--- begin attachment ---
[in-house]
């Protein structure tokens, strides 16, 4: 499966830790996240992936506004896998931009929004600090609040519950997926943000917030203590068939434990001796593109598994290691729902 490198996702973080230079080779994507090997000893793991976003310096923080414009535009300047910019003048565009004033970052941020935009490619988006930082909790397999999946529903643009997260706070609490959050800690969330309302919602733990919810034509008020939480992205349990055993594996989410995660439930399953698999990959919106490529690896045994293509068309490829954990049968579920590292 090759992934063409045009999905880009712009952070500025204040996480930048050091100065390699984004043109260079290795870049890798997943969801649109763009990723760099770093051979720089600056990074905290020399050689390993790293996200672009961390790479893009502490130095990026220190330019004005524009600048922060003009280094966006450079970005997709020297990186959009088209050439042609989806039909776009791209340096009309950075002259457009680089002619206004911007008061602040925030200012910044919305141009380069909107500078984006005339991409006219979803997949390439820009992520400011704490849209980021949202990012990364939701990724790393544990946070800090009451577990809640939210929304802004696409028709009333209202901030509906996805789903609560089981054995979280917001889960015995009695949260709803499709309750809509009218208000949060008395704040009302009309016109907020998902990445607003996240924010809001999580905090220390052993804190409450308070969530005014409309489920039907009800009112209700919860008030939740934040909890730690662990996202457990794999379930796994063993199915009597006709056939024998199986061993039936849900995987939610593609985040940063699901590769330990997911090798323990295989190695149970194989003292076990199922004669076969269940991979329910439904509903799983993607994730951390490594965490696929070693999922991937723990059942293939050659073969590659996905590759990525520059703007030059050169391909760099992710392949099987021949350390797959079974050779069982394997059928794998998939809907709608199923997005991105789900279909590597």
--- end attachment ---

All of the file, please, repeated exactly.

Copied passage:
[in-house]
């Protein structure tokens, strides 16, 4: 499966830790996240992936506004896998931009929004600090609040519950997926943000917030203590068939434990001796593109598994290691729902 490198996702973080230079080779994507090997000893793991976003310096923080414009535009300047910019003048565009004033970052941020935009490619988006930082909790397999999946529903643009997260706070609490959050800690969330309302919602733990919810034509008020939480992205349990055993594996989410995660439930399953698999990959919106490529690896045994293509068309490829954990049968579920590292 090759992934063409045009999905880009712009952070500025204040996480930048050091100065390699984004043109260079290795870049890798997943969801649109763009990723760099770093051979720089600056990074905290020399050689390993790293996200672009961390790479893009502490130095990026220190330019004005524009600048922060003009280094966006450079970005997709020297990186959009088209050439042609989806039909776009791209340096009309950075002259457009680089002619206004911007008061602040925030200012910044919305141009380069909107500078984006005339991409006219979803997949390439820009992520400011704490849209980021949202990012990364939701990724790393544990946070800090009451577990809640939210929304802004696409028709009333209202901030509906996805789903609560089981054995979280917001889960015995009695949260709803499709309750809509009218208000949060008395704040009302009309016109907020998902990445607003996240924010809001999580905090220390052993804190409450308070969530005014409309489920039907009800009112209700919860008030939740934040909890730690662990996202457990794999379930796994063993199915009597006709056939024998199986061993039936849900995987939610593609985040940063699901590769330990997911090798323990295989190695149970194989003292076990199922004669076969269940991979329910439904509903799983993607994730951390490594965490696929070693999922991937723990059942293939050659073969590659996905590759990525520059703007030059050169391909760099992710392949099987021949350390797959079974050779069982394997059928794998998939809907709608199923997005991105789900279909590597």